Tony Abbott’s Daughter Smokes in Public, So Much for Australia’s Stiff Tobacco Policy
By Athena Yenko | May 9, 2014 12:28 PM EST
On November 28 2012, the World Health Organisation lauded Australia for its strict stance on its tobacco plain packaging policy.
"With Australia's victory, public health enters a brave new world of tobacco control. Plain packaging is a highly effective way to counter industry's ruthless marketing tactics. It is also fully in line with the WHO Framework Convention on Tobacco Control. The lawsuit filed by Big Tobacco look like the death throes of a desperate industry. With so many countries lined up to ride on Australia's coattails, what we hope to see is a domino effect for the good of public health."
On December 2012, Australia made a world's first record as the plain packaging law officially took effect.
"1 December 2012 will remain a memorable day in the history of the fight against tobacco worldwide. On this day, Australia's world-first laws on tobacco plain packaging came into full effect."
In lieu of the case against Canberra lodged by Cuba, the Dominican Republic and Honduras, alleging that Australia's policy breached their trading rights, Australia showed its robust stance on tobacco policy.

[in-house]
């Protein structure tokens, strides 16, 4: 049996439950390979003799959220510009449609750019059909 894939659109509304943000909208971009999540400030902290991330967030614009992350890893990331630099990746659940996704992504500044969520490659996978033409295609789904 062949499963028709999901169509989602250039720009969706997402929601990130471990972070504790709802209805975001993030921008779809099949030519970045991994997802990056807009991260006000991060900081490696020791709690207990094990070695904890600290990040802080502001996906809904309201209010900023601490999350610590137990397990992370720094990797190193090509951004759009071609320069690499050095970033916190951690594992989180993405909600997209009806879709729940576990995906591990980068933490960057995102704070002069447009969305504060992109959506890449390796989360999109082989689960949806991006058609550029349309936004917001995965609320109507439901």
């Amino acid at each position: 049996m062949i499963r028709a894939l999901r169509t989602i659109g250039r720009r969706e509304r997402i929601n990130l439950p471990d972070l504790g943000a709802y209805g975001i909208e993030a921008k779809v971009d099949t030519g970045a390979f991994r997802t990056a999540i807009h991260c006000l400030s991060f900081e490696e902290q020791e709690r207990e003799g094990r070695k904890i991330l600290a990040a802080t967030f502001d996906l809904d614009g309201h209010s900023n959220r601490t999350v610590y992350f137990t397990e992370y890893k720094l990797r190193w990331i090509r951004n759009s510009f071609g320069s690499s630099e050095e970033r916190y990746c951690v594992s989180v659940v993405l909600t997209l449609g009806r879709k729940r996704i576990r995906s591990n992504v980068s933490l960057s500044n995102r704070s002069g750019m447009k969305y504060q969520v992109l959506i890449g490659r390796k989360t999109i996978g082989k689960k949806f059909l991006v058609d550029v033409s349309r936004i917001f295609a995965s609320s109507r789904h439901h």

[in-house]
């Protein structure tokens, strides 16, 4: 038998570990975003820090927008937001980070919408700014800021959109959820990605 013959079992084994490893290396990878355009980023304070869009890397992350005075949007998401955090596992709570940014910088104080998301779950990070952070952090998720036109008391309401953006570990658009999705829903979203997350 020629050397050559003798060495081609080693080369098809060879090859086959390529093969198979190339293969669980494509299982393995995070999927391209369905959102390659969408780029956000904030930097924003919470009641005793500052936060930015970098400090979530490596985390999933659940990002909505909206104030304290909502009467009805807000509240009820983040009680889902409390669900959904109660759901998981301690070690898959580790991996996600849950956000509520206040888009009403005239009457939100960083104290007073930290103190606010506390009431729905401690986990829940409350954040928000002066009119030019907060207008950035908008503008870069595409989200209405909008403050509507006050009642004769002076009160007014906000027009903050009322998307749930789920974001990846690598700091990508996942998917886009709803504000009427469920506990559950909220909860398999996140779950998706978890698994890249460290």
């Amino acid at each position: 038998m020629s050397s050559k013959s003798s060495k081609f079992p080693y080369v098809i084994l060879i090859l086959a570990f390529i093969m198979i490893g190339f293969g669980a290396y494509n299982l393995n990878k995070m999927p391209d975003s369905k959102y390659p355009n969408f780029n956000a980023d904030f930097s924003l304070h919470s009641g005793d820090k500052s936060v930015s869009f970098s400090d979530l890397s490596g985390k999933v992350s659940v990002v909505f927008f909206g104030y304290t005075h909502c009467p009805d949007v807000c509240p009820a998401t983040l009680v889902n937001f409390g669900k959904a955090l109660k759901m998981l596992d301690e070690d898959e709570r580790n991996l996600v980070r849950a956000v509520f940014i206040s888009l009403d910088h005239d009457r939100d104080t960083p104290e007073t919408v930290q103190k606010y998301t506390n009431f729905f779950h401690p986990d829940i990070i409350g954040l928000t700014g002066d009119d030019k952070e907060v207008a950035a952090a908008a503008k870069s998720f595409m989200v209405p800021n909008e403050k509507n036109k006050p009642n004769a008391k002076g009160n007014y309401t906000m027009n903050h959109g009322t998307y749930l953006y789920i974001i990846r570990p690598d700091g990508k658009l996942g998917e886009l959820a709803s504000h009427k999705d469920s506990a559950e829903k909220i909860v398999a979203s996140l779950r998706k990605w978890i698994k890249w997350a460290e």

A spokesperson for Australia's Department of Foreign Affairs and Trade told AFP that the policy was first and foremost aimed to protect public health.
"Tobacco plain packaging is a legitimate measure designed to achieve a fundamental objective: the protection of public health. Australia will vigorously defend the challenges to tobacco plain packaging in the WTO. Australia is confident the tobacco plain packaging measure is consistent with WTO obligations. Introducing tobacco plain packaging was the next logical step to restrict promotional material on tobacco products, closing one of the few remaining avenues for tobacco advertising in Australia."
So much so that Prime Minister Tony Abbott's daughter Frances, 22, was photographed smoking in public with new boyfriend Lindsay Smith. She was seated at a bus stop while taking a break outside the Dolce & Gabbana fashion event in Melbourne.
Mr Abbot's daughters had taken over the limelight since he started campaigning for the prime ministership seat.
As recalled, Mr Abbott refers to his daughters, Louise, Frances and Bridget as his "best asset". During the campaign period he even joked about himself as "the guy with the not bad looking daughters."
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